How to deal with inflation as a small business

With double-digit inflation likely to persist for at least the short-term in the UK, how can small company owners shield their businesses from spiralling costs?

What is the outlook for inflation in the UK?

The CPI measure of inflation rose to 10.1% in July – the 10th consecutive monthly rise.

However, the Producer Price Inflation figure is far higher – at over 22%.

According to the OECD, CPI inflation is forecast to remain high until early 2023, before falling to around the 5% mark by the end of 2023.

Assuming that this forecast is borne out in reality – this means that businesses face at least 18 months to 2 years of sustained inflationary pressure.

How will inflation affect small businesses?

Although inflation inevitably affects all businesses in some way, some firms are more vulnerable to rising costs than others.

This is particularly the case if your company is reliant on energy (which doesn’t ‘benefit’ from the consumer price cap). Or if you need to purchase goods and services which have risen in cost.

5 things you can do to shield your company from rising inflation

Whatever you do, don’t bury your head in the sand. Inflation is here – and is likely to stay for some time.

Even if you don’t think that you – as a business owner – will be significantly affected by rising prices, no one is truly isolated.

If you are able to escape the worst effects of inflation in your business, your personal post-tax income from the business is likely to decrease due to the impact of rising prices on consumers.

Here, written by the LCH team, are some steps you can take to minimise the effect of inflation on your business.

1. Increase your prices

According to a BCC survey conducted earlier this year, 75% of firms are raising their prices as a result of inflationary pressures.

Price increases are inevitable for most businesses, although many firms will be forced to absorb some of the increased costs, decreasing their profitability.

Your ability to raise prices will depend massively on your circumstances, and the type of industry you operate in.

2. Reduce your overheads

Many households are cutting down on discretionary spending – such as TV subscriptions, energy use and holidays. Similarly, can you – as a business – identify regular costs which you can eliminate, or cut down on?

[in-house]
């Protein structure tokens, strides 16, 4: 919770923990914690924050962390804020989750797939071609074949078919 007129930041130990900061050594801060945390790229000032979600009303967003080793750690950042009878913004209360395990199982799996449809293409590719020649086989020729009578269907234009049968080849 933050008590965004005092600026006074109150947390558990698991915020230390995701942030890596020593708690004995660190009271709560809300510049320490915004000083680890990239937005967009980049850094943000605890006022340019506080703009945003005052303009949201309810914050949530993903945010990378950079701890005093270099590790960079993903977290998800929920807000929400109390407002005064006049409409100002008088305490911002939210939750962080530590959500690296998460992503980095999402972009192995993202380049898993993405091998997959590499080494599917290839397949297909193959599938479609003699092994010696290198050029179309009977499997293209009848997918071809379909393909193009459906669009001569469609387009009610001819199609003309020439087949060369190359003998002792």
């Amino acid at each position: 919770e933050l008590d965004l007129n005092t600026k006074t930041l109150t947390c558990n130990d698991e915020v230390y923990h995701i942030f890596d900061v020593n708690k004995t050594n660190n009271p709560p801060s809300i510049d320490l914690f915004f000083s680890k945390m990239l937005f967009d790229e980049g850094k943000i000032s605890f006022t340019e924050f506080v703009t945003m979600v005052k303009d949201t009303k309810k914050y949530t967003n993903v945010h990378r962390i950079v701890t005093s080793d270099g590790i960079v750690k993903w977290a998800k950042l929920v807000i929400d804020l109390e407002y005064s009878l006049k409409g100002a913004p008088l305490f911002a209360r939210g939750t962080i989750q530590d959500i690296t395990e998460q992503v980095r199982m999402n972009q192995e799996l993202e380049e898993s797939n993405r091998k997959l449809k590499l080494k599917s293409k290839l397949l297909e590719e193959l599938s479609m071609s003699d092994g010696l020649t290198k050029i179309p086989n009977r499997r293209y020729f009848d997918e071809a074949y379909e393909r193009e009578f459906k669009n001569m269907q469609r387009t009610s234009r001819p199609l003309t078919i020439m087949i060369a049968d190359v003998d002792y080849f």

Can you save money by changing your energy or broadband supplier? Are their regular outgoings that you haven’t thought about for a while? Things that your business could do without – for the timebeing?

Can you re-negotiate contracts with your suppliers? Or you might be forced to cancel some third party contracts altogether.

Although it is usually a last resort, reducing the number of employees you have, or reducing their hours might be a consideration too.

If you rent office space – this is one of the first things to go during economic slowdowns. A remote office model is not only more cost-effective, but may allow you to retain employees you otherwise might have had to let go.

3. Go overboard on customer service

This is a good time to keep your existing clients happy. Your clients will be looking at ways to cut costs too, so make sure that your business isn’t on their shortlist for the chop.

If you’re forced to increase your prices, are there any value added services or products you can provide to keep your clients happy with no significant impact on your bottom line?

4. Refinance any borrowing

Although interest rates are also on the rise, borrowing remains very low by historical standards. If you need to free up some cashflow, you may be able to refinance any loans on better terms.

5. Streamline your business

Although the UK economy is often linked to low productivity (unfairly or otherwise), small company owners are often the hardest working and most productive individuals.

If you can’t cut costs, there may be other ways to make your business more efficient – which in itself will lead to efficiency savings.

Above all – small company owners are going to have to work harder – probably for less money, for some time into the future.

If you have any good ideas which could help fellow business owners to weather the inflationary storm, we would love to hear from you. Simply contact us and we will get right back to you.